Does sleep affect weight loss?
Yes. During periods of less than ideal sleep, the weight you lose is actually a higher proportion of the hard earned muscle than fat. Let’s break it down further:
I’d often get a confused look on peoples faces when I talk about how sleeping more can actually help you lose fat. Sure, getting your training, and nutrition right helps, but if you aren’t getting a good night’s sleep, chances are you’re selling yourself short.
What happens to your body, and why?
The body’s primary fuel source is determined on what is known as RER (respiratory exchange ratio). When RER is measured HIGH, you burn more lean tissue per day to meet your BMR needs – the minimum amount of calories your body needs to perform life-sustaining functions needs. When RER is measured LOW, you burn more fat per day to meet your energy needs.
What is RER exactly?
RER = Respiratory Exchange Ratio:
Specific to muscle building and fat loss, RER is a tool used in laboratories to measure whether we burn more lean tissue or fats as the body’s primary fuel source.
RER is the ratio between amount of carbon dioxide produced by the body vs amount of oxygen consumed by body
It basically tells the type of fuel used for daily energy needs and if RER is measured high then you burn more lean tissues. If it’s low you burn more fat.
So with this in mind, here’s what happens when you consistently don’t get enough sleep…
What happens to your body?
A significant rise in RER means most of your daily calorie burn will come from your hard-earned muscle as opposed to fatty tissue. The goal is to keep RER low to ensure we are burning more fat tissue and keeping lean muscle mass if body composition is your goal.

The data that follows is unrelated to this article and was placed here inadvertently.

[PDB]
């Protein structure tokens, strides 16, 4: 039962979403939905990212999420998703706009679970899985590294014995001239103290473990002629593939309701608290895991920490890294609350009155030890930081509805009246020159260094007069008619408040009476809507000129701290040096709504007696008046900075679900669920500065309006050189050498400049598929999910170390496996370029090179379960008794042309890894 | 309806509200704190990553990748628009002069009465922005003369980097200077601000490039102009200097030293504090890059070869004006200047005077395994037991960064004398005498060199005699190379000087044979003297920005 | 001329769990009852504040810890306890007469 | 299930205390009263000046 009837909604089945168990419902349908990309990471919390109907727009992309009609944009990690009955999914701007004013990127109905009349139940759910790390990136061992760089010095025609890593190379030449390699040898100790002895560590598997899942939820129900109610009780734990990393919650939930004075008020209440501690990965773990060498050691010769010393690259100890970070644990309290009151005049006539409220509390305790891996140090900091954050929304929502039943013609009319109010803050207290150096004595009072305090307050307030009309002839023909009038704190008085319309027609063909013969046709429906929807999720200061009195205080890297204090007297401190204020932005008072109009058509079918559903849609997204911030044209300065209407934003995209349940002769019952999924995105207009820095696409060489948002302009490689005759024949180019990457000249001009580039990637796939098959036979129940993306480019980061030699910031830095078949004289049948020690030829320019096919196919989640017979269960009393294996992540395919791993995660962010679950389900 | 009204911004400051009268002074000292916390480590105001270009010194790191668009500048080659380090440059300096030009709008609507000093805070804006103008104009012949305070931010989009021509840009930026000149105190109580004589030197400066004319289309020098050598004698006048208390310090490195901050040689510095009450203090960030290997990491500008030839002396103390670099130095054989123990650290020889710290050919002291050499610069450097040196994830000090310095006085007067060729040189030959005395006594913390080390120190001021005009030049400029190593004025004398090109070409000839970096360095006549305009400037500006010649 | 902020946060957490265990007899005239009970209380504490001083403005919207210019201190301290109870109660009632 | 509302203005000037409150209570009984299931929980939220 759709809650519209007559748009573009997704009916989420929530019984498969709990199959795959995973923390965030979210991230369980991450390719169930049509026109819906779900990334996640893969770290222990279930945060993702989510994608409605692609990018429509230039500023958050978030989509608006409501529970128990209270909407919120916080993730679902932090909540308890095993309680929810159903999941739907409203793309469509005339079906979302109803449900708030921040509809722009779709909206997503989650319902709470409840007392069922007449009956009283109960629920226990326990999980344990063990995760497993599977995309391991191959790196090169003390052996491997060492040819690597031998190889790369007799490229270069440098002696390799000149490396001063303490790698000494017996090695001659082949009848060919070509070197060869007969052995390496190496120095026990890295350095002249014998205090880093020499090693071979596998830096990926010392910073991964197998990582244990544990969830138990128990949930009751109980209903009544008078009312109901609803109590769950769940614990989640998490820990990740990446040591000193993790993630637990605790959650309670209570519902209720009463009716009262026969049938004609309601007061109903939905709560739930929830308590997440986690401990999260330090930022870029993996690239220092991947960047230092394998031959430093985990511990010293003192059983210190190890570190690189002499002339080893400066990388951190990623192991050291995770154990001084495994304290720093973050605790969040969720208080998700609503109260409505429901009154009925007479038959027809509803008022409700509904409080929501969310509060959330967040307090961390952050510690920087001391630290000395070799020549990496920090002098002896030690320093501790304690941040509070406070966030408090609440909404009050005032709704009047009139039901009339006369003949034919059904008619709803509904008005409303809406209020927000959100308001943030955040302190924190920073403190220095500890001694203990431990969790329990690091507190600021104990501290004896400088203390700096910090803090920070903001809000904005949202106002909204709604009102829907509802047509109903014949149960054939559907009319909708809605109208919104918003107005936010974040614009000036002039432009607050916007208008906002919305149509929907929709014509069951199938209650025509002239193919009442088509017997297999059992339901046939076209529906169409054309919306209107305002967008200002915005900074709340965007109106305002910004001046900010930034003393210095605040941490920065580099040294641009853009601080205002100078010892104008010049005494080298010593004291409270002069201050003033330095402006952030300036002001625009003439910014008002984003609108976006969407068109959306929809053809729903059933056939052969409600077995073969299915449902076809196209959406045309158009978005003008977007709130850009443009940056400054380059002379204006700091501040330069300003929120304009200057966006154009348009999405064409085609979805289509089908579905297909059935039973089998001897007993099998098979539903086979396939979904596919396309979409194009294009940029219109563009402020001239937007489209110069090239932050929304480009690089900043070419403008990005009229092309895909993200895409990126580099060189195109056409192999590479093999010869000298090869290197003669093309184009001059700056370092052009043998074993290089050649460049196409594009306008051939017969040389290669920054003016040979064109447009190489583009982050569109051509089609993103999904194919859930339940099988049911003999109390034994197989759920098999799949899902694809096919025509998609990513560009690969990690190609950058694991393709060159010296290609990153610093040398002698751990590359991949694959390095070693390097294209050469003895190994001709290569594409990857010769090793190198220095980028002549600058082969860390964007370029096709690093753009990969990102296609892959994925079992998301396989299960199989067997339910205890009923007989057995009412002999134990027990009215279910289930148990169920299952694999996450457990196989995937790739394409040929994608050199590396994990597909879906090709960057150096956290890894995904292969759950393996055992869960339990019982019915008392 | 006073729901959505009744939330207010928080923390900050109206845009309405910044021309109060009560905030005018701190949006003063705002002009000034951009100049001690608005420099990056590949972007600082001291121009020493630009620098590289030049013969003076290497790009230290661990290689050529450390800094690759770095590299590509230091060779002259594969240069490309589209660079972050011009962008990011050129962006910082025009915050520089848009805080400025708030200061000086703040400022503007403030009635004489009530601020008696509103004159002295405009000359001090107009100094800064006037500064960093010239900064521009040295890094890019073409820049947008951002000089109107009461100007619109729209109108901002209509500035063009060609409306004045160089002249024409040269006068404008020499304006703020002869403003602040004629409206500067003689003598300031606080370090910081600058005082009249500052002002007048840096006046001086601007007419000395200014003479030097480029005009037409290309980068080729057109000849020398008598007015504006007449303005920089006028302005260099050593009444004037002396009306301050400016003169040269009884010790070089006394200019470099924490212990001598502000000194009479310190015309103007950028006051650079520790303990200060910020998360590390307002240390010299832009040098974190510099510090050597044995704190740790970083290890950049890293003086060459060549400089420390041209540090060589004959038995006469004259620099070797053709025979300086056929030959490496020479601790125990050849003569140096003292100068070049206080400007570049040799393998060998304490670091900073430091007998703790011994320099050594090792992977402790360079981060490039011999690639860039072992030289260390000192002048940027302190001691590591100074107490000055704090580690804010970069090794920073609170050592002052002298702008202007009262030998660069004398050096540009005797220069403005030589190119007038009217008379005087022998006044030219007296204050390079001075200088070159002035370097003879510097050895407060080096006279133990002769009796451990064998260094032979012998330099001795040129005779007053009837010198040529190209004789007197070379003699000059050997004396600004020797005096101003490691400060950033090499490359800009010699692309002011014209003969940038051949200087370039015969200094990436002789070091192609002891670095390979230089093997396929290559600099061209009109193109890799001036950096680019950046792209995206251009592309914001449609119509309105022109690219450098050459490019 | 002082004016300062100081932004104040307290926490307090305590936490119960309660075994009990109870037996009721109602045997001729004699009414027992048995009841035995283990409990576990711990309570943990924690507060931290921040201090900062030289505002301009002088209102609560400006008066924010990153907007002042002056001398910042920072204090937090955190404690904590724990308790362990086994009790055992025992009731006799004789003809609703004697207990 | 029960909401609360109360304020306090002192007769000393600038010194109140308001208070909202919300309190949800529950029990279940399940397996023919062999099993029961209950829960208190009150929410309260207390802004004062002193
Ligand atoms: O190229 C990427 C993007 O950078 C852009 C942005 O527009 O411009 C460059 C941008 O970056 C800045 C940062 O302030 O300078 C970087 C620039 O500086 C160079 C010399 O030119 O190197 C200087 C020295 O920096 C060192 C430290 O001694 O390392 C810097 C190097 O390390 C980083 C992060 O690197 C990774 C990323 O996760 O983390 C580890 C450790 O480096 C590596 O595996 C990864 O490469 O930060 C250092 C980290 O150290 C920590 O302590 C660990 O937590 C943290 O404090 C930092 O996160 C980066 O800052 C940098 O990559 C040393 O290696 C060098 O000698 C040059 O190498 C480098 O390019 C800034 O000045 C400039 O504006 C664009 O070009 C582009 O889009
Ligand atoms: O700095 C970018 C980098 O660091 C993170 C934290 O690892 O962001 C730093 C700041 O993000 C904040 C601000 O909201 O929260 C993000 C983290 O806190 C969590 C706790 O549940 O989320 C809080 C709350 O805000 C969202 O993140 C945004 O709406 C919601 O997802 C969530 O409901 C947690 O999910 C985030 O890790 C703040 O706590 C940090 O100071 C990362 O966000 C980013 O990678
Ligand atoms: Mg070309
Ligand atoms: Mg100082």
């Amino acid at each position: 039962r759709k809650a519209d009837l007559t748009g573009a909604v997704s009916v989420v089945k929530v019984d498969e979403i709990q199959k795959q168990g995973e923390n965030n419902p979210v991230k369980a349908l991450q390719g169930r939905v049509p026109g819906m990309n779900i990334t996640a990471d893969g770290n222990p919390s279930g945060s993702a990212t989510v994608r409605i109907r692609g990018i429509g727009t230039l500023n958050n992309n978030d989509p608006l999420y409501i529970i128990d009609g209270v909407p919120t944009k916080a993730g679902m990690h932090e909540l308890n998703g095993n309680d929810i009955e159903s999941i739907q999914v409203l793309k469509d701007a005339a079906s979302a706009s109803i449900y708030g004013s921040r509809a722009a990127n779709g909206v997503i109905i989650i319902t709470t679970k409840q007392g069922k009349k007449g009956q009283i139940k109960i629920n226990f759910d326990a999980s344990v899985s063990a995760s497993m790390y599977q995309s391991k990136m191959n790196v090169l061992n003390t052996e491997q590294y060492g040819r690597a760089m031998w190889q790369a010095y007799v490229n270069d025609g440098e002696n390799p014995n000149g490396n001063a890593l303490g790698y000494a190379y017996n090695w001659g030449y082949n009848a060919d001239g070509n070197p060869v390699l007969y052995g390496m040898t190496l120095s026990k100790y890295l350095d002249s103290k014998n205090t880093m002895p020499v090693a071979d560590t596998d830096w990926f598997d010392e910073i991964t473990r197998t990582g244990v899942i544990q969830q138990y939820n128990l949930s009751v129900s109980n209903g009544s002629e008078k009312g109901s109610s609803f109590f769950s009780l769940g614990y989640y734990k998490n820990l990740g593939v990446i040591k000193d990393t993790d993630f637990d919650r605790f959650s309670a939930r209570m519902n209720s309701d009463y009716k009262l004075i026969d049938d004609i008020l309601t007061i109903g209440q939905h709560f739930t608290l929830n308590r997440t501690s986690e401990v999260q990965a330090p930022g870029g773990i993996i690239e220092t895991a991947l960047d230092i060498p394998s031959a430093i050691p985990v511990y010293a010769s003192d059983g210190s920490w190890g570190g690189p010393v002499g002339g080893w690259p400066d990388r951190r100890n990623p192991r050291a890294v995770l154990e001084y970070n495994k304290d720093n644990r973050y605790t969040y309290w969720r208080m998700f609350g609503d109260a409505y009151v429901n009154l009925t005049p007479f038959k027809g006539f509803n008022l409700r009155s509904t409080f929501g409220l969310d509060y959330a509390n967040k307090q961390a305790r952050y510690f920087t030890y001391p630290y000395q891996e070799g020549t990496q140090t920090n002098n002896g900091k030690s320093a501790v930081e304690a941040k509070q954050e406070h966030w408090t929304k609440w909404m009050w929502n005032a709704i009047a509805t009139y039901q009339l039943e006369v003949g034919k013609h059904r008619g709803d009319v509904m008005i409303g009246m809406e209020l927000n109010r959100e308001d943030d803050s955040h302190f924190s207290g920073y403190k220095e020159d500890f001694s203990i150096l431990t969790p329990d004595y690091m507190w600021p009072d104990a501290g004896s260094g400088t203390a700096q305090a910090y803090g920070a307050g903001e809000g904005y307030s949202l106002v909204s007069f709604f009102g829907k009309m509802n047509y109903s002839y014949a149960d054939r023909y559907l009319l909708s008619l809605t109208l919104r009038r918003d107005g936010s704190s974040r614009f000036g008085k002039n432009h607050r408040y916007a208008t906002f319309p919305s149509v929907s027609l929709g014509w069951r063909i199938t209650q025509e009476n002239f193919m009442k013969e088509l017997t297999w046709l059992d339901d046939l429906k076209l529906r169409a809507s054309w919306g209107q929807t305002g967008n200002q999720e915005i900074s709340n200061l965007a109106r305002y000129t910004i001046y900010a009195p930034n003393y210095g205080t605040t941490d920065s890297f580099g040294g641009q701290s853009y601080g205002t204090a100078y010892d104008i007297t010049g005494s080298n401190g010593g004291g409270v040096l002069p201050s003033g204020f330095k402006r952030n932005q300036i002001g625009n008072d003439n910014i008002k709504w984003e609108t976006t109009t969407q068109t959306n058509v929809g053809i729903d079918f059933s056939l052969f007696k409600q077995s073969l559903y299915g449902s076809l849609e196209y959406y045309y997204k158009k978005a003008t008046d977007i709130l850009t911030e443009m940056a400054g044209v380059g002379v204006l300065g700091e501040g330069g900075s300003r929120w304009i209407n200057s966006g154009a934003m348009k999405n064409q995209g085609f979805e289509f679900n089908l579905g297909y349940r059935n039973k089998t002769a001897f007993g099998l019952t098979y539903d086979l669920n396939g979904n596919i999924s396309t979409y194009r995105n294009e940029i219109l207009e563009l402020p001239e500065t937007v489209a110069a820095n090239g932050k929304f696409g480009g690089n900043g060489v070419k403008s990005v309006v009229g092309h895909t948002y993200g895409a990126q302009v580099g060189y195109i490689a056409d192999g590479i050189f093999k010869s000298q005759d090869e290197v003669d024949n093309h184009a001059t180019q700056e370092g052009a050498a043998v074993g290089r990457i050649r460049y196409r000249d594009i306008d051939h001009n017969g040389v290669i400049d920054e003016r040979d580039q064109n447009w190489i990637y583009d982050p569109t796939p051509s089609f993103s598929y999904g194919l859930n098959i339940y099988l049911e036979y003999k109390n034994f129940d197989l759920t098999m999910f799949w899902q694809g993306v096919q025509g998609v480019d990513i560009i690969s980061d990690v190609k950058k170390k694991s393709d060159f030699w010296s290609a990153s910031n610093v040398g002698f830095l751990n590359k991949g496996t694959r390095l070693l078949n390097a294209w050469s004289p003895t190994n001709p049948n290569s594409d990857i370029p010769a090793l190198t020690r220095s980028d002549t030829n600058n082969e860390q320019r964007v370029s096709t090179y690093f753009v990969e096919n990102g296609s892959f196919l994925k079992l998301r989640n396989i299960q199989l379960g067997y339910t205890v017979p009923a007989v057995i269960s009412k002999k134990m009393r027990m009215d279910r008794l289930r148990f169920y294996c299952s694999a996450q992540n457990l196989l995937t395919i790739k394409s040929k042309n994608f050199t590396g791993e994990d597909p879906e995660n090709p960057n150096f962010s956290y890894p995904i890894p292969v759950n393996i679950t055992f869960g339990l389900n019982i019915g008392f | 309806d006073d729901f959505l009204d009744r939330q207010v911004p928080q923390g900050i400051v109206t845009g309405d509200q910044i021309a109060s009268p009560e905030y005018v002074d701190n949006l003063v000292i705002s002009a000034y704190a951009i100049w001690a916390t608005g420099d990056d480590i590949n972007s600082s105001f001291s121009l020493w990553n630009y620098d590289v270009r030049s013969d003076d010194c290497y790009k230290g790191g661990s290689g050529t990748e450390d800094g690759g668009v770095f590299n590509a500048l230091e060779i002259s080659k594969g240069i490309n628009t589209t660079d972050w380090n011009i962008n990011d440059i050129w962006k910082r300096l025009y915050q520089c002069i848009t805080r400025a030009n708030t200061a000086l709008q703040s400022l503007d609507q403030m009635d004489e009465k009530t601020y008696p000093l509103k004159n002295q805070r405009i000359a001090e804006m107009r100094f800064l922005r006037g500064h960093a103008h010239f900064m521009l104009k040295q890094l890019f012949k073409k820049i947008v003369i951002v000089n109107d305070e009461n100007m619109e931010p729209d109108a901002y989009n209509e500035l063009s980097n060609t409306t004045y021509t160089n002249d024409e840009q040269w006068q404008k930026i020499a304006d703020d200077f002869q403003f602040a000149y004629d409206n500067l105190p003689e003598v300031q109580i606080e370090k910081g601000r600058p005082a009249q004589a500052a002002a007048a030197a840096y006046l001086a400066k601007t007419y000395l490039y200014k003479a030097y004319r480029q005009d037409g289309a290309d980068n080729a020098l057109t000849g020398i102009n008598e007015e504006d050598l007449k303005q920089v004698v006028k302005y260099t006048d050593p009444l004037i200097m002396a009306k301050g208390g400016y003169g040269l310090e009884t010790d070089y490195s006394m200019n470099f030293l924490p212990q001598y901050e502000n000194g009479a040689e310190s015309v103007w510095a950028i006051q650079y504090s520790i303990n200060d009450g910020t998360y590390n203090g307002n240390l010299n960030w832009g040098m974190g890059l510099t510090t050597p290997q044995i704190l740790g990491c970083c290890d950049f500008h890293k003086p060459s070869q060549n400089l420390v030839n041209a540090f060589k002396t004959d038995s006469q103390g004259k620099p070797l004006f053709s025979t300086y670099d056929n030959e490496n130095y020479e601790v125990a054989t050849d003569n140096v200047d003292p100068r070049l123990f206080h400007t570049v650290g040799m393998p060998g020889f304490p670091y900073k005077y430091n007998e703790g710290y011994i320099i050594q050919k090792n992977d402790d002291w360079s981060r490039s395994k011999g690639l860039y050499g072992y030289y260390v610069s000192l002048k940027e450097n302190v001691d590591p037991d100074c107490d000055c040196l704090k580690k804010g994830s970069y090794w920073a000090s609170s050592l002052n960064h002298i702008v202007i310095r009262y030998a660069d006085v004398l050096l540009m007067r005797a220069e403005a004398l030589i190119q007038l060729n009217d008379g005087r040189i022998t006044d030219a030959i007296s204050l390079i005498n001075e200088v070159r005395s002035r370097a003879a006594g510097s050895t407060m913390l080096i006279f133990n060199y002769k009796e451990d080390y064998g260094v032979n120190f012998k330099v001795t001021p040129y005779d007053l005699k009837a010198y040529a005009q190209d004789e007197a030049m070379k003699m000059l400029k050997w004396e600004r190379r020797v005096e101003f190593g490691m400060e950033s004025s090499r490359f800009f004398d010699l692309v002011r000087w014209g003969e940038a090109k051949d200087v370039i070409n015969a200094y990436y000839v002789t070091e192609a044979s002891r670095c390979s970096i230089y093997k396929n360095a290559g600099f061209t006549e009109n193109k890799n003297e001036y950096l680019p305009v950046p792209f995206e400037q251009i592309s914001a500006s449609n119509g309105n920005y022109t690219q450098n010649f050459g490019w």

Lack of sleep makes you less likely to adhere to meal plans, and result in binge eating. It also results in decreased levels of leptin which is a hormone that promotes satiety and a major regulator of a healthy metabolism in the body. So, you’re more likely to reach for salty snacks, and high starch foods due to the increased levels of ghrelin which is a hormone that increases hunger and cravings. Studies have shown that “the reduction of sleep duration to four hours for two consecutive nights has recently been shown to decrease circulating leptin levels, and to increase ghrelin levels, as well as self-reported hunger”.
In one study done in 2008, it was founded that women who had less than adequate sleep, 6 hours per night over 4 days was enough to send their voluntary daily caloric intake up by 20%. Just think about that for a second. Count the amount of meals/calories you currently consume, now add a further 20% of calories to that due to your increase hunger and cravings from sleep deprivation. There is no doubt you’d either put on weight or struggle to lose it if this becomes an on-going issue.
Fast track your results by simply doing the one free thing that many of us wish we could get more of: sleep!
About the Author:
Will is the Co–owner, and Coach of Adonis Athletics Castle Hill, and Adonis Athletics Penrith. Will has worked with a range of people over the last 7 years ranging from the recreational lifter right through to the very elite in multiple disciplines providing coaching on both training, and nutrition. Across the two branches he currently houses multiple World Champions in Powerlifting, BMX and Fighters. National and Asia Oceania Champions as well as high level sporting athletes in both football, rugby and more.
If you would like to get in touch with Will with regards to your own training, health and fitness related goals you can contact him via email at Will@adonisathletics.com.au or through the website. www.adonisathletics.com.au